As the nation’s businesses hunkered down to work at home, criminal groups not only continued their attacks, but also adapted their tactics to exploit the security gaps that opened up.
Over the last few weeks, we saw an increase in attacks targeting a workforce that is now almost entirely relying on VPN connections and cloud-based applications. From consultant and investment firms to manufacturers and retailers, businesses in all sectors are under threat from attacks exploiting the Covid-19 crisis.
Here is a rundown of the biggest threats we have seen in the wild, and what organisations can do to protect themselves.
VPN brute-force attacks
It has been reported (opens in new tab) that the use of VPNs skyrocketed 33 per cent in the first weeks of the lockdown. Threat actors sought to exploit this trend by targeting VPN portals with brute-force attacks – attempting to gain access with previously stolen credential lists. This method, also known as credential stuffing, relies on users recycling the same username and password combinations for different logins. If the attacker has a match from a previous breach, they will gain network access.
Watch for unusual authentication behaviour that indicates brute-force attempts. Hundreds of failed login attempts from the same IP will be a very obvious indicator, but attackers may also play the long game, requiring a more in-depth analysis that takes in different sources such as perimeter telemetry and Active Directory. In one instance, a manufacturing firm was targeted with a slow and steady attack that used multiple IPs over a longer period.
Malicious Azure apps
A recent trend involves targeting users with phishing attacks that include fake, malicious Azure application links. Azure use soared during the lockdown, with Microsoft reporting a 775 per cent increase (opens in new tab) in Azure tenants over the last month alone. This means many employees are using Azure apps to facilitate remote working for the first time, providing a prime target for phishing attacks.
Organisations need to track Azure application consent requests and watch for signs of attack. Criminals can gain network access very quickly after their victim downloads the malicious app. Time is not on your side – you need to react in real-time. You must identify compromised accounts that begin to exhibit unusual activity. Behavioural analytics can help tip the odds in your favour.
For many workers, the lockdown has been their first foray into remote working, leaving them particularly vulnerable to attack. Threat actors can use fake Office 365 login screens to steal credentials and authentication tokens, giving them everything they need to impersonate the user and login from their own device.
Multifactor authentication (MFA) is designed to prevent compromise through stolen credentials, but attackers can use man-in-the-middle attacks to intercept the authentication token and login from their machine.
To identify an attack in progress, keep an eye on usual activity such as simultaneous logins from different locations, as well as those that don’t match the user’s normal activity patterns. When you’re watching for unusual behaviour, you can shut it down before it escalates.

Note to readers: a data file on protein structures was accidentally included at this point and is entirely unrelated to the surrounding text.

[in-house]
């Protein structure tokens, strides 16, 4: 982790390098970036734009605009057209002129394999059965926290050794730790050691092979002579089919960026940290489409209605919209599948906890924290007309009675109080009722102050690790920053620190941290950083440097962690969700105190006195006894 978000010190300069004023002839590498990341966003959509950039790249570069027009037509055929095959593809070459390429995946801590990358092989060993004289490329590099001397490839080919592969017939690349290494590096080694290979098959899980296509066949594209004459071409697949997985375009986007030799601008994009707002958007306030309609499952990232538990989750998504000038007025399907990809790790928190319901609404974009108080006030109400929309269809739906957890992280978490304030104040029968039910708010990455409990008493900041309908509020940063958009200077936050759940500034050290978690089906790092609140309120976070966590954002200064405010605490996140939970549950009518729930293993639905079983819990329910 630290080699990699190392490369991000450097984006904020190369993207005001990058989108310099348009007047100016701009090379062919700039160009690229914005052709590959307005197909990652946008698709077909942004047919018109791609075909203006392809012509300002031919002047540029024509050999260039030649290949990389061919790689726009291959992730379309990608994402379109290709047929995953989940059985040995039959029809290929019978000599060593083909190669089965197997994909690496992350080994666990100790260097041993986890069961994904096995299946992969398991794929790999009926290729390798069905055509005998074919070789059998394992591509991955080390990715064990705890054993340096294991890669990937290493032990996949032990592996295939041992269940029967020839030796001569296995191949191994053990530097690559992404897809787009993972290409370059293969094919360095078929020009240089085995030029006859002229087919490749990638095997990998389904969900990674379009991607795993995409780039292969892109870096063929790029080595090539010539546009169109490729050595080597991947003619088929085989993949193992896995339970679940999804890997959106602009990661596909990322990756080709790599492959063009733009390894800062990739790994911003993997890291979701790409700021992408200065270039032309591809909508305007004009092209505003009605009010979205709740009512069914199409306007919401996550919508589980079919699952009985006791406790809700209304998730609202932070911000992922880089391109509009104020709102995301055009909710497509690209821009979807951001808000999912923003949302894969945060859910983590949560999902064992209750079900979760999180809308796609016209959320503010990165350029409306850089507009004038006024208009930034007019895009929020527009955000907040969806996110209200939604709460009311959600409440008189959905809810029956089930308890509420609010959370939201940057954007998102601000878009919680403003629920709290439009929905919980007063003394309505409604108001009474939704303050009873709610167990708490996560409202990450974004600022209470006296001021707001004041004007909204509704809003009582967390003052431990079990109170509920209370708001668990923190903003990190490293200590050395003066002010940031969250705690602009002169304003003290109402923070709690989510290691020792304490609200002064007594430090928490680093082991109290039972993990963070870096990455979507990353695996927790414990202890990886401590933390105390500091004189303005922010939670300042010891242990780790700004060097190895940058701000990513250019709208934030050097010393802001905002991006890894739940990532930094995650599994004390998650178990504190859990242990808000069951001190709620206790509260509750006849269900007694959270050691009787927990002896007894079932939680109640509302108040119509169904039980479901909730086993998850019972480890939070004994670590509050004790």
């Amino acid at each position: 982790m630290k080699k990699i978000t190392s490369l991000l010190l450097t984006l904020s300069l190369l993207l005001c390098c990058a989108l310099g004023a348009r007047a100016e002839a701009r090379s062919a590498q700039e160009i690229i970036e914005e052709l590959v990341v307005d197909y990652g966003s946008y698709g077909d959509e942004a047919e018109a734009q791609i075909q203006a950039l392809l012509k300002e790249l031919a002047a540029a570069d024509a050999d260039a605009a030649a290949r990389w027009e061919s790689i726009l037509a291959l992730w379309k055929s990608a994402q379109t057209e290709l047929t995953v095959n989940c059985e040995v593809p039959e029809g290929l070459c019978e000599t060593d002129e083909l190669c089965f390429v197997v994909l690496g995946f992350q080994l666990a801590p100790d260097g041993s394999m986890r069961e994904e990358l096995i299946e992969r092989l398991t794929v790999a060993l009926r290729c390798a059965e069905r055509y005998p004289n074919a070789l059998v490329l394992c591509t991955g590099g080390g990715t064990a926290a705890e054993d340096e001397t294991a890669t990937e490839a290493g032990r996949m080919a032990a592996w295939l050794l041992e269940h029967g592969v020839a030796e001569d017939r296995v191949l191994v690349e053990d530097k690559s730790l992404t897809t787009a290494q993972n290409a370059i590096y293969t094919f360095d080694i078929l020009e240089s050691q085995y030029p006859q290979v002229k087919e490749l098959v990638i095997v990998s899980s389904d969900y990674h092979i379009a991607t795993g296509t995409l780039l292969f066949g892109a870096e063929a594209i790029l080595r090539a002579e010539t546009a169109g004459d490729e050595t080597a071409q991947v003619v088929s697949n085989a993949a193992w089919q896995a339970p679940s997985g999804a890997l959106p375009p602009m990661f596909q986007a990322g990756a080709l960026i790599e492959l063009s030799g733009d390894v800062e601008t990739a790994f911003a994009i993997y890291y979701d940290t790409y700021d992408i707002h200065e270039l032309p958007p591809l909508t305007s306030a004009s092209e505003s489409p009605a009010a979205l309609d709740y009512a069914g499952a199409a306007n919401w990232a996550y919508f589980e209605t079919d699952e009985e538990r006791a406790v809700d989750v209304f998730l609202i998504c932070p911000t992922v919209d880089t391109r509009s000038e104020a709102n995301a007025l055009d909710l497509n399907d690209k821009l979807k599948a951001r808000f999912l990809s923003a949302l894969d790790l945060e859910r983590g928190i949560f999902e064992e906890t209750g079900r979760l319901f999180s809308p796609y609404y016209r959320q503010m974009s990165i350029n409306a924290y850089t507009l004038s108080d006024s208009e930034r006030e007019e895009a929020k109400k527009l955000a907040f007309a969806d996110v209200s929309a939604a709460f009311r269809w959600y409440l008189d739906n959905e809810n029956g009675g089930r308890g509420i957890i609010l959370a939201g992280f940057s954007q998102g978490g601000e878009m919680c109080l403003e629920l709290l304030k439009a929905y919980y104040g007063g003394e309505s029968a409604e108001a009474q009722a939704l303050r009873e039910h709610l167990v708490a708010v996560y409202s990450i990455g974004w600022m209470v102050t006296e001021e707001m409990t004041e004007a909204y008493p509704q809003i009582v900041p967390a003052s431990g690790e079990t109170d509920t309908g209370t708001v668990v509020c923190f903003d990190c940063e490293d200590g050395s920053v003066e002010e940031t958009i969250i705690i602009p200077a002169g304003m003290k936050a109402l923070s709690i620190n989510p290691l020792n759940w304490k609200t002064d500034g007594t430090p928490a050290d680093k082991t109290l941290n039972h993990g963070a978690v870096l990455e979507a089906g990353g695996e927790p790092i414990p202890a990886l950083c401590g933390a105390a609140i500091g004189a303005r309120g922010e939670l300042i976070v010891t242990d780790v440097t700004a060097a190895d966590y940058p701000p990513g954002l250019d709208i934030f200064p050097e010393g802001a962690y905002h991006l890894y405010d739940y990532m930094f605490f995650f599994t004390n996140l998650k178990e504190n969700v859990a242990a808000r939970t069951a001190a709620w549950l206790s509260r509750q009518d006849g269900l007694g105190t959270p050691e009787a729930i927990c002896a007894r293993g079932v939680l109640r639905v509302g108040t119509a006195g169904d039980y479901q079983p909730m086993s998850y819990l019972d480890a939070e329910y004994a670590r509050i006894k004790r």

Command and control via phishing
Phishing remains a common attack vector and cybercriminals have now seized the opportunity to incorporate Covid-19 to make emails more convincing and trick users into clicking malicious links. Doing so will download a malware payload that enables the attacker to establish a connection to their command and control (C2) server. From here, they can begin rapidly escalating their attack to gain more privileges and infiltrate the network.
To block these attacks, monitor network behaviour that resembles a C2 connection. A deep inspection of all DNS and web proxy traffic can reveal malware that is attempting to hide communication in the normal flow of traffic.
If an attacker slips through the net, behavioural analytics is one of the best ways to spot a compromised account before the attacker gains momentum.
Not every cyber-threat originates from outside the business. Some of the most dangerous threats originate from malicious insiders who actively seek to undermine the business for profit or due to a personal vendetta. We also often encounter insiders who harvest data to feather the nest for a position with another company, often without realising they are doing anything wrong.
To mitigate the threat, firms should first ensure they have a strong handle on the location of all sensitive data and the accounts that have permission to access it. From here, they can detect unusual activity: in one recent instance, an employee at a manufacturing firm was using a service account to browse emails that should have been out of bounds to them. We were able to determine who had been using the service account and trace the activity back to their machine.
As remote working continues to be the new normal, cybercriminals will continue refining their strategies. A more fractured remote workforce is harder to secure, especially for firms that have made the shift quickly and raced to get their employees up and running.
However, by tracking the methods used by cybercriminals, organisations can concentrate their efforts on securing the key areas that will most effectively mitigate risks. Closely monitoring network traffic and user behaviour in real time will provide an edge in identifying attacks before they can escalate.
Matt Lock, Technical Director UK, Varonis (opens in new tab)
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